Fungal peritonitis (FP) is a rare complication of peritoneal dialysis (PD). Although treatment with fluconazole (FCZ) has improved catheter survival and preservation of the peritoneal membrane, FP still carries a high morbidity and mortality in pediatrics. High-risk factors for FP include previous usage of systemic antibiotics and recurrent bacterial peritonitis. A prospective experience in the treatment of FP was conducted at the University of Miami/Jackson Children's Hospital from 1992 to 1997. All patients received either oral or intravenous loading dose of FCZ (5-7 mg/kg) followed by intraperitoneal (i.p.) FCZ (75 mg/L). Amphotericin B (amp B) was added when clinical sepsis was present. A total of 6 patients had FP (all Candida sp.; mean age: 6 years). Two of these patients were neonates with Tenckhoff-catheter placement at less than 1 week of age. Five patients achieved sterilization of the peritoneal fluid. One patient required catheter removal (C. tropicalis). The 2 neonates were infection free for 29 and 41 days, respectively, but both died of superimposed bacterial sepsis. The remaining 4 patients survived and completed 6 weeks of FCZ treatment. Two have had preservation of the peritoneal membrane for more than 1 year. The other 2 were switched to hemodialysis. We conclude that FCZ is an effective treatment for fungal peritonitis in pediatric patients. Adjunct therapy with amp B is usually necessary if sepsis is present. Although eradication of the fungus is possible in a majority of cases, neonates and immunocompromised hosts remain at high risk for morbidity and mortality.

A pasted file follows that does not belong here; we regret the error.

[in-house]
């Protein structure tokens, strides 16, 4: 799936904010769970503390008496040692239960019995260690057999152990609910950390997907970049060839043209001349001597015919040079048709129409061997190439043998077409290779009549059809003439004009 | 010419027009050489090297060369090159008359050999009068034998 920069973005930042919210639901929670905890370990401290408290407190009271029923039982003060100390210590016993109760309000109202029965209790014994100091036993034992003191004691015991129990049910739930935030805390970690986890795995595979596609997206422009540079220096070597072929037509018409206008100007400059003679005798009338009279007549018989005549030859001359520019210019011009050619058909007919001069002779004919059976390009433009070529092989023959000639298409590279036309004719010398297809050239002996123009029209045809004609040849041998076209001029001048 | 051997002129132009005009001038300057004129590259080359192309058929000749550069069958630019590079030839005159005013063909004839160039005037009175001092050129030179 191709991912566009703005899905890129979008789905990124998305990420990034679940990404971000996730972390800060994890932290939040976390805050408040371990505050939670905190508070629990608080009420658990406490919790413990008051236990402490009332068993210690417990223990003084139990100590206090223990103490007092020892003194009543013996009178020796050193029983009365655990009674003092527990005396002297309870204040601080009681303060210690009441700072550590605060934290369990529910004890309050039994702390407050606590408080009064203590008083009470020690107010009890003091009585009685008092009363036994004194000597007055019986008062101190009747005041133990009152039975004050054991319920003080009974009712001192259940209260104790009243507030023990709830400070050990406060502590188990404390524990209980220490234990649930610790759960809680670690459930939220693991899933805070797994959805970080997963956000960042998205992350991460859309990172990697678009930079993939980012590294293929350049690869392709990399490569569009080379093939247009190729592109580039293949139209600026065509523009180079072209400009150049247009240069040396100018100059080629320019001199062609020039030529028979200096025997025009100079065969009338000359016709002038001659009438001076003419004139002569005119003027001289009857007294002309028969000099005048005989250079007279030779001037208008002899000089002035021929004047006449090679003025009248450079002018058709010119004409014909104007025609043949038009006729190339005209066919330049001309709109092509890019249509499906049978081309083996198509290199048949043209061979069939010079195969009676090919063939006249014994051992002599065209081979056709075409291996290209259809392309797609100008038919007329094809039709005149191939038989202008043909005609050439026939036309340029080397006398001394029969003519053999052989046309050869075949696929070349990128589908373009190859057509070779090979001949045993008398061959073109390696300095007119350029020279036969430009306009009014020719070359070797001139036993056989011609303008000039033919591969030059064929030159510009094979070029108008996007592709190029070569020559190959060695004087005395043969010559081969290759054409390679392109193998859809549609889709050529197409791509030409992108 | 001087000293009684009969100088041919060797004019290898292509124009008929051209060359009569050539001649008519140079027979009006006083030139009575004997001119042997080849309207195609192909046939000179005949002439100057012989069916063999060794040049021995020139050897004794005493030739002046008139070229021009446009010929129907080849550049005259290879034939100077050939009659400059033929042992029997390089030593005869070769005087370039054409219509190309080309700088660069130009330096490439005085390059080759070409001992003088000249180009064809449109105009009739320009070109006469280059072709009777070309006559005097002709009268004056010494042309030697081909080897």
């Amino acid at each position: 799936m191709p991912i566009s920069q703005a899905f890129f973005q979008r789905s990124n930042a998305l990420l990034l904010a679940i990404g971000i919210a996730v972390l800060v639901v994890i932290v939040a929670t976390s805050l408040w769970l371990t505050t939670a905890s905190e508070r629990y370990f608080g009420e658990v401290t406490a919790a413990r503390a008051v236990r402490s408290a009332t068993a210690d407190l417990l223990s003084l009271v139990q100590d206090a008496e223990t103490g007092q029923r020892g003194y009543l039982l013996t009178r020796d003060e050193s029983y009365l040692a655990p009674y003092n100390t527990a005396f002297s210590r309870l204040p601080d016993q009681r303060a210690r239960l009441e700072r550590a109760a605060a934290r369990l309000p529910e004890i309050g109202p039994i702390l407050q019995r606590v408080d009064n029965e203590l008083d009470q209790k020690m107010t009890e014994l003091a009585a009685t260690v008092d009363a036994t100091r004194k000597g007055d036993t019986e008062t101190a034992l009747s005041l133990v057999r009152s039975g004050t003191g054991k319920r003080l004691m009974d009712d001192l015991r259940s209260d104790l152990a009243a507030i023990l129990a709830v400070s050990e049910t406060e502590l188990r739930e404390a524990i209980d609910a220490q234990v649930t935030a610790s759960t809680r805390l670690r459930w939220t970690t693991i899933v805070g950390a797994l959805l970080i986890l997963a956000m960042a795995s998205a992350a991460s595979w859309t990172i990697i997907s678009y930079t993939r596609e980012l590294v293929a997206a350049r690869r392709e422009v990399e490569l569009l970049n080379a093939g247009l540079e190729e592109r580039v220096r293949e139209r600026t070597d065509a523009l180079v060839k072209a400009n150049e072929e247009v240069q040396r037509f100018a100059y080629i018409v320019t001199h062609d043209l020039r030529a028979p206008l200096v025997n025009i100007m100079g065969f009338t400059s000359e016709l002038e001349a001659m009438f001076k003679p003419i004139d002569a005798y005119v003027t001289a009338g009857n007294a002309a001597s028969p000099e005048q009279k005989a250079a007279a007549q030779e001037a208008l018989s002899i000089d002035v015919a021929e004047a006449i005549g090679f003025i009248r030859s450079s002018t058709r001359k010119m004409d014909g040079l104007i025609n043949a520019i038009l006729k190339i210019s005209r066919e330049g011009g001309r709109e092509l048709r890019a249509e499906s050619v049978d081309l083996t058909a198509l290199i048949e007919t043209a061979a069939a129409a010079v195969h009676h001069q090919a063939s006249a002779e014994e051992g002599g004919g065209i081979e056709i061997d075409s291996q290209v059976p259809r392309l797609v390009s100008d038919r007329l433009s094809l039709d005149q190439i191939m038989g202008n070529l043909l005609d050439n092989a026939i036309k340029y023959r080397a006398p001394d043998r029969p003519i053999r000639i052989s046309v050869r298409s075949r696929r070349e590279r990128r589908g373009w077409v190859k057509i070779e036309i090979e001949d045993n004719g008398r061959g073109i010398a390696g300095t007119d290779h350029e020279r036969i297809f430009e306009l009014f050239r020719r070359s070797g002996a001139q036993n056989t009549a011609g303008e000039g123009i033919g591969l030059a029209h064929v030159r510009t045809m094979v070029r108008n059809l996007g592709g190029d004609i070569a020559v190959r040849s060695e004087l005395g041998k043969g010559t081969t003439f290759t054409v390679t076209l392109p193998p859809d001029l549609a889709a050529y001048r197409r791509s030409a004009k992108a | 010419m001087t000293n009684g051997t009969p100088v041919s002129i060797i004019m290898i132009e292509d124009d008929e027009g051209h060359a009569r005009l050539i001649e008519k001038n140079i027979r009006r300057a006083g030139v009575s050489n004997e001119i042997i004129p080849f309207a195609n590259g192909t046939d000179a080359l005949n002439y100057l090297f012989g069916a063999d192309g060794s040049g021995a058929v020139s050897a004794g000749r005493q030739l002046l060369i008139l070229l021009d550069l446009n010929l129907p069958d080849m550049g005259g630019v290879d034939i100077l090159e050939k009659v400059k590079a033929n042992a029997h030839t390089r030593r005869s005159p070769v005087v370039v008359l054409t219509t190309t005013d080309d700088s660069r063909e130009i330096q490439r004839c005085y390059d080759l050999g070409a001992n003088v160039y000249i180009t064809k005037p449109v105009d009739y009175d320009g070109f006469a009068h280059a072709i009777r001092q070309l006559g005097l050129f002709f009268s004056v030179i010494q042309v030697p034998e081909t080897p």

|Original language||English (US)|
|Number of pages||4|
|Journal||Advances in peritoneal dialysis. Conference on Peritoneal Dialysis|
|State||Published - 1998|
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